CBS News' Seth Doane describes his recovery from coronavirus and 41-day quarantine

Seth Doane on his coronavirus recovery
Seth Doane on his coronavirus recovery 07:56

Last month, CBS News foreign correspondent Seth Doane tested positive for coronavirus. He was quarantined in Rome with his husband, Andrea. Now, he just received his second negative test result.

"Feeling better is a relief," Doane said Monday. "I've never wanted to fail a test, never been so happy for a 'negative' result, as I just got a couple of hours ago."

Joining "CBS This Morning" from his home in Rome, Doane described his symptoms:  "I had congestion, I had aches, I had fever for one night. I'd say maybe for eight days I didn't feel very well. I had different pains in places I wasn't really used to. I definitely knew I was sick. But I didn't have days where I just couldn't get out of bed. I was lucky to have relatively mild symptoms.

"And then to test negative, finally, twice, ahhh, such a relief!"

The Italians' requirement for a second negative test, Doane said, follows World Health Organization guidelines. "You need two negative tests separated by 24 hours to be officially freed from quarantine. So, as soon as I was exposed to people who were known to be positive, the doctors said, 'You have to be in quarantine.

"Then I had the test; it turned out positive. We stayed in quarantine. Today is day 41 – 41 days in the house. I've only been out for about three hours, and that was with a doctor's permission to go to some mobile clinics to have this test. And one of the tests, about 20 days after I first tested positive, was positive again. At that point I had no symptoms, I was feeling much better, and I was surprised, shocked and saddened really to test positive again."

Co-host Tony Dokoupil asked, "What have you been doing to stay sane?"

"Zoom!" Doane replied. "Zoom everything — Zoom exercise, Zoom Italian classes, Zoom conference calls for work, as you guys know. Zoom dinner parties and drinks. In fact, to change it up at one point, put on a black tie to have a black tie Zoom dinner party, because just the regular Zoom dinner party was getting old after so many weeks."

He also credited the support of family and friends: "My husband, Andrea, has been incredible through this. I brought this into his life, and he, too, had to be quarantined the whole time. We've been really lucky to have neighbors delivering groceries and helping us out, as we couldn't leave."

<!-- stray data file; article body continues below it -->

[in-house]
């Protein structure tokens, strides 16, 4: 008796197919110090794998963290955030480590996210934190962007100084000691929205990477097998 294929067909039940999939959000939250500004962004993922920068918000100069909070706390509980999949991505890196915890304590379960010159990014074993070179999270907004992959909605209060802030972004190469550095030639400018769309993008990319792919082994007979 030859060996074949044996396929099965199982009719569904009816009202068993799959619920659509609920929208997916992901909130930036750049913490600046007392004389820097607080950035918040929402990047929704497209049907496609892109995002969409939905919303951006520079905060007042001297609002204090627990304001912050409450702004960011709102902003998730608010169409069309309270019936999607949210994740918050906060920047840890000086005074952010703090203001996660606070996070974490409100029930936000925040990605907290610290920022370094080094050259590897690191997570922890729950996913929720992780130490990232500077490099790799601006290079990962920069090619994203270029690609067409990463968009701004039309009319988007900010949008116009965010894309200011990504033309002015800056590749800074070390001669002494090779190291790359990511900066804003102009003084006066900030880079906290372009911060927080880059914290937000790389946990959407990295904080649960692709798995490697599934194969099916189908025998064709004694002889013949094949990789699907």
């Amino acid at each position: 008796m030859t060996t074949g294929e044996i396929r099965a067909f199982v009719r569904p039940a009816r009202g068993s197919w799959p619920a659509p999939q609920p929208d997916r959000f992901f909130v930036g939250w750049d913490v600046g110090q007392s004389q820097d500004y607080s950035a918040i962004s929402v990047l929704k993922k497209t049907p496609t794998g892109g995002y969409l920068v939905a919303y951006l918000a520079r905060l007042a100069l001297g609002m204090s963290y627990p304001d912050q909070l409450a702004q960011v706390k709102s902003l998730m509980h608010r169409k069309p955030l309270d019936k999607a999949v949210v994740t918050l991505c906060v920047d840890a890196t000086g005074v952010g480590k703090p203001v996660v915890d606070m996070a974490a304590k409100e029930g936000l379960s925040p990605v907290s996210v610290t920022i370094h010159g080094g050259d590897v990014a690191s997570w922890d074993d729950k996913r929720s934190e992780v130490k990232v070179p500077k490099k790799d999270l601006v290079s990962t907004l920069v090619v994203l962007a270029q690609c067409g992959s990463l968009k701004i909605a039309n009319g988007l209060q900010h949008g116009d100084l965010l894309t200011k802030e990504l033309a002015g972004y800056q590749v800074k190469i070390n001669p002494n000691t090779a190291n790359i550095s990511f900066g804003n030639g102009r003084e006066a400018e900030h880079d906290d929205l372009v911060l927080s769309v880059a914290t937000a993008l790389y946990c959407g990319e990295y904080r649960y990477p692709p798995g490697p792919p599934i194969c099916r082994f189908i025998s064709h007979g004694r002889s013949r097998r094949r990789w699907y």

Andrea is also okay: "He actually tested negative all three times," Doane said. "There's some different hypotheses there. One is that he could have had it in-between and just not been tested at that right moment. [But] he's well."

Italy, one of the hardest-hit countries, has been on lockdown since March 9, and to date has suffered nearly 180,000 confirmed coronavirus cases and more than 23,000 deaths, according to Johns Hopkins.

But the country's one-day coronavirus death toll continued to drop this weekend, with a reported 433 deaths on Sunday.

Asked to describe the current situation today and the prognosis for going forward, Doane said, "We live right in the middle of Rome, and with the windows open here for the last 40 days, it has sounded more like the countryside. You hear birds and insects. Though recently I have heard more helicopters. I was doing the laundry and hanging up the laundry and a drone buzzed right overhead.

"The Italians have been cracking down, trying to enforce these stay-at-home orders. The two times that we were allowed out of the house — three times actually to take a test, we're only out for a little bit of time, we went to this mobile clinic — but we saw all sorts of police blockades, roadblocks where they would stop. We had a doctor's permission we had to show that allowed us to be on the streets.

"Rome seems to be taking this very seriously. Now as you know, Italy is experimenting with this so-called 'Phase II,' starting to open up the country a little bit more to allow some more freedom. Now with my freedom, pretty much all I can do is go to the grocery store and take out the trash. But after 41 days, that's pretty nice!"

  • David Morgan

    David Morgan is a senior editor at CBSNews.com and cbssundaymorning.com.